Is science the only valid road to knowledge?
Editor’s note: Scientism as an epistemological approach is debunked in this article. Materialists and naturalists are also welcome to comment on this.
‘MYSTICALLY’ SPEAKING, RICHARD DAWKINS, the famed author of popular science books such as the controversial The God Delusion (2006), has an unquestioning allegiance to his own ‘god’ – science. Like many other naturalists, Dawkins sees science as having the power to untangle most, if not all, the mysteries of the universe without the need of the supernatural and thus believes that ultimately science can triumphantly address almost every problem. 
Hard-boiled materialists concede that science has not discovered all that has to be discovered and that it has not answered all the questions that have been asked. Their ready answer nevertheless, when pressed to give an explanation for currently unexplainable phenomenon, is the faith-laden “science is working on it.” In a radio debate with David Quinn on October 9, 2006 in The Ryan Tubridy Show, Dawkins, for instance, responded five times with a variant of “science is working on it” when challenged to explain the existence of matter .
Some problems in Dawkins’ “science is the only road to knowledge” theory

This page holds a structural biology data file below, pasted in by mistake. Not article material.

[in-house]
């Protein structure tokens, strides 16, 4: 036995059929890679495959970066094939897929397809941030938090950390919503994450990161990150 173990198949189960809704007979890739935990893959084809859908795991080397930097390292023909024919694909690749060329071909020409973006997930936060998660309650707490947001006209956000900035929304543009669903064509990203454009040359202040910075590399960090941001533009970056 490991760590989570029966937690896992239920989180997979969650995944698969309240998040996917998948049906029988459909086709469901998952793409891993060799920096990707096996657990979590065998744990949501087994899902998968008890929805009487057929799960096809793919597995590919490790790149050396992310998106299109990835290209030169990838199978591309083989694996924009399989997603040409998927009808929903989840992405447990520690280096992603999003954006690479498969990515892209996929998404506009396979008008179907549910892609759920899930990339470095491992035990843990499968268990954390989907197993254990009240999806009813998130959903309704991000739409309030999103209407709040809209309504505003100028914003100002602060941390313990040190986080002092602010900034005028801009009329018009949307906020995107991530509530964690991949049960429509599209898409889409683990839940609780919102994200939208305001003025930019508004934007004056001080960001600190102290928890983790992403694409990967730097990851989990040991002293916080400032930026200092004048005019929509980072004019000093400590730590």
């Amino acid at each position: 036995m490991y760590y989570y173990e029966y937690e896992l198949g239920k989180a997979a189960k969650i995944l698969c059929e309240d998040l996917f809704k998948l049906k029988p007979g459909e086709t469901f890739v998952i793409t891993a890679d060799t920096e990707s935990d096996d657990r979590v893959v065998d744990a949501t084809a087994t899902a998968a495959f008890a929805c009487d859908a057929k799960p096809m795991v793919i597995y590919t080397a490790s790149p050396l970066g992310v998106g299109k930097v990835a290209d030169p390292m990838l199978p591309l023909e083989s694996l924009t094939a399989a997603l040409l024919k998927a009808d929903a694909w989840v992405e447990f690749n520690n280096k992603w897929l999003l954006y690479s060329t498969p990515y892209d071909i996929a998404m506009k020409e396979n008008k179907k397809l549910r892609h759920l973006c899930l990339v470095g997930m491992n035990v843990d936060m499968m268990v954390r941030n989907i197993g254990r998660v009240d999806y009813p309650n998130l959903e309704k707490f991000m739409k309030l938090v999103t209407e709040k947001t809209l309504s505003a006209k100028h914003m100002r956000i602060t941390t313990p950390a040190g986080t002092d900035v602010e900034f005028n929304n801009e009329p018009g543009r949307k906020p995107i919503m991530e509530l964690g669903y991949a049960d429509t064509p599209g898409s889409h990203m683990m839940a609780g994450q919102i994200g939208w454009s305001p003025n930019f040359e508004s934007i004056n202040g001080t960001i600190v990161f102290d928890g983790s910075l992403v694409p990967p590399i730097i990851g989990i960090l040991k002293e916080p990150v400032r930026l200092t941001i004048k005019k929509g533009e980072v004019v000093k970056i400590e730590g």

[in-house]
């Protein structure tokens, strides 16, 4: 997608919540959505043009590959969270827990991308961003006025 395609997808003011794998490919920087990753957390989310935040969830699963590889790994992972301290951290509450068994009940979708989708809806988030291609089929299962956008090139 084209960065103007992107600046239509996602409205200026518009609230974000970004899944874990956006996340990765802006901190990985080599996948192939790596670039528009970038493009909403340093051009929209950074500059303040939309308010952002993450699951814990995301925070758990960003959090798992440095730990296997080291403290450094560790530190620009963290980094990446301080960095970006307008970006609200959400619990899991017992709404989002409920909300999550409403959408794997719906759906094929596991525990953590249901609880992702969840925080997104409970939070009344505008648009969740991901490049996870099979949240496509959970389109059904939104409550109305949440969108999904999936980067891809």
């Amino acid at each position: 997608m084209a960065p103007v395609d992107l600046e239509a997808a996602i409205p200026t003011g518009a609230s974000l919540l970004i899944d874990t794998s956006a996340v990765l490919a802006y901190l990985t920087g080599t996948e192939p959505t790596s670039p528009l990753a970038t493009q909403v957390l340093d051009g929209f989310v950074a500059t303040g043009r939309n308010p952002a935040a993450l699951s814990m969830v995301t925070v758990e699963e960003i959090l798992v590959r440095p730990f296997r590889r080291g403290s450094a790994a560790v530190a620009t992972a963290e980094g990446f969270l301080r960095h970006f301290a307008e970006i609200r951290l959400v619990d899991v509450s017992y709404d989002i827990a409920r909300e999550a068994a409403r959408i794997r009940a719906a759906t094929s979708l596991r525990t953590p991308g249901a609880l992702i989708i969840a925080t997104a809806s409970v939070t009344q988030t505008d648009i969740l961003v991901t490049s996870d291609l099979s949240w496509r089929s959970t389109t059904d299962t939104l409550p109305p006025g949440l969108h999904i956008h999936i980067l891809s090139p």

Is science really the only route to knowledge? Indian medical doctor and writer Deepak Chopra answers thus:
“Obviously not. I know that my mother loved me all her life, as I love my own children. I feel genius in great works of art. None of this knowledge is validated by science. I have seen medical cures that science can't explain, some seemingly triggered by faith. The same is true of millions of other people. I know that I am conscious and have a self, even though Dawkins--along with many arch materialists--doesn't believe that consciousness is real or that the self is anything but a chemical illusion created in the brain. By Dawkins’ reasoning a mother’s love is no more real than God as neither can be empirically quantified.”  (emphasis added)
But before enumerating more of what we believe as true knowledge which science does not and cannot validate, let’s first look into what experts in science themselves say about science as a tool in getting knowledge.
Methodology of science is ‘circular’
Without dishonoring science, philosopher of science and professor at CambridgeUniversity Mary Hesse reveals the truth in the nature of its methodology. She admits that the methodology of science is “irreducibly circular” – “the parts cannot be understood without the whole, which itself depends on the relation of the parts”. “Data and concepts”, she discloses, “cannot be understood without theory and context which themselves depend on relations of data and concepts”. 
Hessesummarizes the post-empiricist view of science in five points. The first two of which state:
1. In natural science data [are] not detachable from theory, for what count as theory are determined in the light of some theoretical interpretation, and the facts themselves have to be reconstructed in the light of interpretation.
2. In natural science theories are not models externally compared to nature in a hypothetico-deductive schema, they are the way the facts themselves are seen.  (emphasis added)